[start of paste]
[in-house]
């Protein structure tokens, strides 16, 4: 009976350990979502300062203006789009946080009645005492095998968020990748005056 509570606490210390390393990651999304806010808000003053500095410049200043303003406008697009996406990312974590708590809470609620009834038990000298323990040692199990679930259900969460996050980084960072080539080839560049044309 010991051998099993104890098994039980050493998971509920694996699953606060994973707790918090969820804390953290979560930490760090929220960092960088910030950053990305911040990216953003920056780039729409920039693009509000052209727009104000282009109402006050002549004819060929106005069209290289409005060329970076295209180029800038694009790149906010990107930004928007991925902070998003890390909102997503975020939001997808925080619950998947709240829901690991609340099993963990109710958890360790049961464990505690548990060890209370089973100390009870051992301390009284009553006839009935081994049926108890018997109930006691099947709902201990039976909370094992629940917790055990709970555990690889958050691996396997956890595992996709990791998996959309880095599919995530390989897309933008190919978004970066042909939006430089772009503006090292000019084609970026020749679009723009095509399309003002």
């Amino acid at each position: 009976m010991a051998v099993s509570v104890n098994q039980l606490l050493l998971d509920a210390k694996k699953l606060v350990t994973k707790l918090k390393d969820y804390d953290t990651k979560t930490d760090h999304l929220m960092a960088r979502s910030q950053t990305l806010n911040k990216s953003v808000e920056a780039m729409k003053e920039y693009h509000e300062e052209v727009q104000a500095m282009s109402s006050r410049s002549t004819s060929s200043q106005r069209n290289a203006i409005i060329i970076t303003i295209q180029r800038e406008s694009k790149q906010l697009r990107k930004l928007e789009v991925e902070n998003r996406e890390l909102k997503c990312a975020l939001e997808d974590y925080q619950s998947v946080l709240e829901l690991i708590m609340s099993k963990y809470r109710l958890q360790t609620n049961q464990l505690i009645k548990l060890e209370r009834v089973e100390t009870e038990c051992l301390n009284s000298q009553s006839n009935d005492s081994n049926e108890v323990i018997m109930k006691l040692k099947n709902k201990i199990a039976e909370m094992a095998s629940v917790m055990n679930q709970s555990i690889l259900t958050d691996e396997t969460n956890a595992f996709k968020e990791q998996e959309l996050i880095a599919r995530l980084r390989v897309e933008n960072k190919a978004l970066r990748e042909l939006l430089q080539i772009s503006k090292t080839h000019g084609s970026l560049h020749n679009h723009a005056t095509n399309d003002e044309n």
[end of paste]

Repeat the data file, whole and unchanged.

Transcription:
[in-house]
């Protein structure tokens, strides 16, 4: 009976350990979502300062203006789009946080009645005492095998968020990748005056 509570606490210390390393990651999304806010808000003053500095410049200043303003406008697009996406990312974590708590809470609620009834038990000298323990040692199990679930259900969460996050980084960072080539080839560049044309 010991051998099993104890098994039980050493998971509920694996699953606060994973707790918090969820804390953290979560930490760090929220960092960088910030950053990305911040990216953003920056780039729409920039693009509000052209727009104000282009109402006050002549004819060929106005069209290289409005060329970076295209180029800038694009790149906010990107930004928007991925902070998003890390909102997503975020939001997808925080619950998947709240829901690991609340099993963990109710958890360790049961464990505690548990060890209370089973100390009870051992301390009284009553006839009935081994049926108890018997109930006691099947709902201990039976909370094992629940917790055990709970555990690889958050691996396997956890595992996709990791998996959309880095599919995530390989897309933008190919978004970066042909939006430089772009503006090292000019084609970026020749679009723009095509399309003002």
């Amino acid at each position: 009976m010991a051998v099993s509570v104890n098994q039980l606490l050493l998971d509920a210390k694996k699953l606060v350990t994973k707790l918090k390393d969820y804390d953290t990651k979560t930490d760090h999304l929220m960092a960088r979502s910030q950053t990305l806010n911040k990216s953003v808000e920056a780039m729409k003053e920039y693009h509000e300062e052209v727009q104000a500095m282009s109402s006050r410049s002549t004819s060929s200043q106005r069209n290289a203006i409005i060329i970076t303003i295209q180029r800038e406008s694009k790149q906010l697009r990107k930004l928007e789009v991925e902070n998003r996406e890390l909102k997503c990312a975020l939001e997808d974590y925080q619950s998947v946080l709240e829901l690991i708590m609340s099993k963990y809470r109710l958890q360790t609620n049961q464990l505690i009645k548990l060890e209370r009834v089973e100390t009870e038990c051992l301390n009284s000298q009553s006839n009935d005492s081994n049926e108890v323990i018997m109930k006691l040692k099947n709902k201990i199990a039976e909370m094992a095998s629940v917790m055990n679930q709970s555990i690889l259900t958050d691996e396997t969460n956890a595992f996709k968020e990791q998996e959309l996050i880095a599919r995530l980084r390989v897309e933008n960072k190919a978004l970066r990748e042909l939006l430089q080539i772009s503006k090292t080839h000019g084609s970026l560049h020749n679009h723009a005056t095509n399309d003002e044309n």